Q: You have a very expressive voice - have you ever received a vocal coaching?

No, only vocal school I went to was a rock'n'roll life.

Q: Have you ever considered a BABYS-reunion?

Yes. If we hadn't have toured with BAD ENGLISH , there would have been another solo record. For this solo record I intended to reunite THE BABYS for one track. Eight months ago I meet Tony Brock. We had some drinks and talked. I miss him, I miss them all. I miss all those events, but one canot just go back. To be honest: If it does not work out with BAD ENGLISH, it might be an option...

Q: Having a look at the cover artwork, it seems that – beside the BABYS debut – you never smile.

Hm, yeh (laughing).

Q: Especially on the BAD ENGLISH covers your mimics are rather stern.

Well, for ‘Backlash’ I tried to make them use a picture, that shows me laughing. They didn’t want to print it. The company decided that it would not suit the image of the band. That’s the way they see me.

Q: What a kind of image they planned to establish?

That of a hard rock band. This hasn’t exactly been my vision, but that’s what they wanted and we obeyed. Well, it is a tough job to make a decent picture of me (laughing).

Q: After four solo records – what made you to join a band again?

I wanted to go back to rock ‘n’ roll and to turn away from a lot of responsibility – just having fun! During my solo career I took to many things too serious and I had to get out of this extreme development.

Q: Your solo debut was published on Chrysalis and never got any promotion.

Well, with THE BABYS we were with the same label and it was just the same. It was tough.

Q: ‘Ignition’ is not very well-known over here, so many people listening to ‘No Brakes’ thought, that that record was your debut.

Yeah, I know. I can look back on long-time career with lots of ups and downs. It is interesting. I cannot complain about the recent years. I am inspired to write strong music by heart and about life.

Q: Is there anything in past career you would have done differently if you could?

Yes, I would have hired a good lawyer right from the beginning. I didn’t care about legal matters for a long time. People in the business can be very rude and undertake unbelievable things.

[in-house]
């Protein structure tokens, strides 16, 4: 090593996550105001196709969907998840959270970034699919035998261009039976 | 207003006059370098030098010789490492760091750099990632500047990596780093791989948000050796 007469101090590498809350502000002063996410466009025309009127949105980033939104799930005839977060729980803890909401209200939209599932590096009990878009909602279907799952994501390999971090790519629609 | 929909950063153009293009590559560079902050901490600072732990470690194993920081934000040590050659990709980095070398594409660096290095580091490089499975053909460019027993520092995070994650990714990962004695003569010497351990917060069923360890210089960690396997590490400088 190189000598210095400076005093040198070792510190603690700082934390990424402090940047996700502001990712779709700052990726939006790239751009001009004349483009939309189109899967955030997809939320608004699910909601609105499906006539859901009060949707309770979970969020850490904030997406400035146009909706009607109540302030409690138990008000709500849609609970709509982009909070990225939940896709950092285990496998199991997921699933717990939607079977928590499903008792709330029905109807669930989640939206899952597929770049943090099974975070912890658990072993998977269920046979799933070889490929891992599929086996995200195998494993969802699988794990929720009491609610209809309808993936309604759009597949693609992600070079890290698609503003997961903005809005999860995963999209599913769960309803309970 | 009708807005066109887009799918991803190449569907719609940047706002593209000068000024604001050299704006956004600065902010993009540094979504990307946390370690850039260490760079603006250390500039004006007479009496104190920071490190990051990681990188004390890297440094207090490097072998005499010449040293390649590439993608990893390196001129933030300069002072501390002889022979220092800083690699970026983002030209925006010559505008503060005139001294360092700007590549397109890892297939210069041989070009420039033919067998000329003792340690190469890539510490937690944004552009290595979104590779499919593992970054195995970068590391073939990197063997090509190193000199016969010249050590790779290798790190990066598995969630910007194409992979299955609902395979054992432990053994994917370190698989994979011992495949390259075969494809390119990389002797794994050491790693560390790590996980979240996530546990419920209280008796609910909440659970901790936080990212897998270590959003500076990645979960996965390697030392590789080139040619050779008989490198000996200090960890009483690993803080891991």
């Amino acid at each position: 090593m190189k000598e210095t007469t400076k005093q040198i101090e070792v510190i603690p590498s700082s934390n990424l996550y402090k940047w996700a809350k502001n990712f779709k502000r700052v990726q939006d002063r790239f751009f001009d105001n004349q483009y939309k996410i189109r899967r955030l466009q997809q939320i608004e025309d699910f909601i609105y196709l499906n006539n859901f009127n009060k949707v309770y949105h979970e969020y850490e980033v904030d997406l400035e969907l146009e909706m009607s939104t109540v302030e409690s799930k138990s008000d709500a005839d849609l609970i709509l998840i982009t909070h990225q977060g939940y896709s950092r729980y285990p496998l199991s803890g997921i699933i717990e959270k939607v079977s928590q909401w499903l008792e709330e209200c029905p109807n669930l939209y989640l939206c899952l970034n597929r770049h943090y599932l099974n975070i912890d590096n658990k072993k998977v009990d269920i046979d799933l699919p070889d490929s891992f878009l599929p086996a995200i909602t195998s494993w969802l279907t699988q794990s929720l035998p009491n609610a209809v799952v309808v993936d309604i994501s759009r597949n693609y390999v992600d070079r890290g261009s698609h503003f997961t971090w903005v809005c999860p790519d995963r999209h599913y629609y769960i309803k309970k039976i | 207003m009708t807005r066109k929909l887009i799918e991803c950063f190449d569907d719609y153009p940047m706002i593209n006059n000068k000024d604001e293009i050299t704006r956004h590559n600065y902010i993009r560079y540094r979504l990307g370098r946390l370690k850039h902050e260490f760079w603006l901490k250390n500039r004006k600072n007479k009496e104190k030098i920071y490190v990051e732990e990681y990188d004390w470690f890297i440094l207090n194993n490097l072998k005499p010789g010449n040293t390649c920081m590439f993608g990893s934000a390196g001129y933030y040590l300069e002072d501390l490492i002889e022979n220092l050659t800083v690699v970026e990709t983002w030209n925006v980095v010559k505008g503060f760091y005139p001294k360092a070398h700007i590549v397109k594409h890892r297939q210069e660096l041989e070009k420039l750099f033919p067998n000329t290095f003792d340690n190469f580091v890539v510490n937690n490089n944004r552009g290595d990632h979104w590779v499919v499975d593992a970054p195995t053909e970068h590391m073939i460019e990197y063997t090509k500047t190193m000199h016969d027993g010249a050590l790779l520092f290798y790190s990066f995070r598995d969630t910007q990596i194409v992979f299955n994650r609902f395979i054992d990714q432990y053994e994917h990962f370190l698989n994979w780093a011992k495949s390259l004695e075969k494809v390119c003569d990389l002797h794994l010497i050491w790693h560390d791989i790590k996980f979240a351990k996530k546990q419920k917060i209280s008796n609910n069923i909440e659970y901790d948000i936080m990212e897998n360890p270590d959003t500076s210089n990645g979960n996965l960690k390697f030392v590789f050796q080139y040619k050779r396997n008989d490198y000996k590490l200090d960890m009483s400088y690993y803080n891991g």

Q: Do a lot of fans ask you about your solo career and the time in THE BABYS?

To my surprise, yes. BAD ENGLISH sometimes plays ‘Missing You’ in an acoustic version and the crowd love it. They love the song, it is a real classic. If THE BABYS would have had such a song a lot of things would have gone differently.

Q: Yeah ‘Missing You’ is a worldwide hit. Some people say, that the third record is the ‘make it or break it’ record. What about ‘Mask Of Smiles’ and the weak reception in Europe…

This album has been difficult to make. Preceding the recording I toured for about 18 months. I met that girl I really fell in love to. It didn’t work out. I was feeling sick and was in trouble. The songs I wrote based on those issues. For some times I was suicidal and totally lost in darkness. Nowadays I am bewildered I survived. It was living on the edge, very self-destructive.

Q: For the fourth record ‘Rover’s Return’ you co-wrote the brilliant track ‘These Times Are Hard For Lovers’ with Desmond Child. Are there any plans for a future collaboration?

Actually we collaborate even when we do not work together. A lot of my ideas are in his writing (laughs). He is very talented, a good producer, but his record ‘Discipline’…? ‘Rover’s Return’ took a long time, maybe a year. I changed management, lost the guitar player, found a new drummer. I went to England and played Reading Festival and to nights at the Marquee Club. Making this record I moved to many places. It has been pretty turbulent. Then my manager Trudy Green stepped in and moved fished me out of the whirlpool.

Q: Why haven’t you never written for other acts? You are a brilliant songwriter.

Thank you, no one wanted my songs. I send around twenty songs to a company, that offered them to several bands: they were all rejected, because they would sound to much like me. I believe, everything I write is instinctively written for myself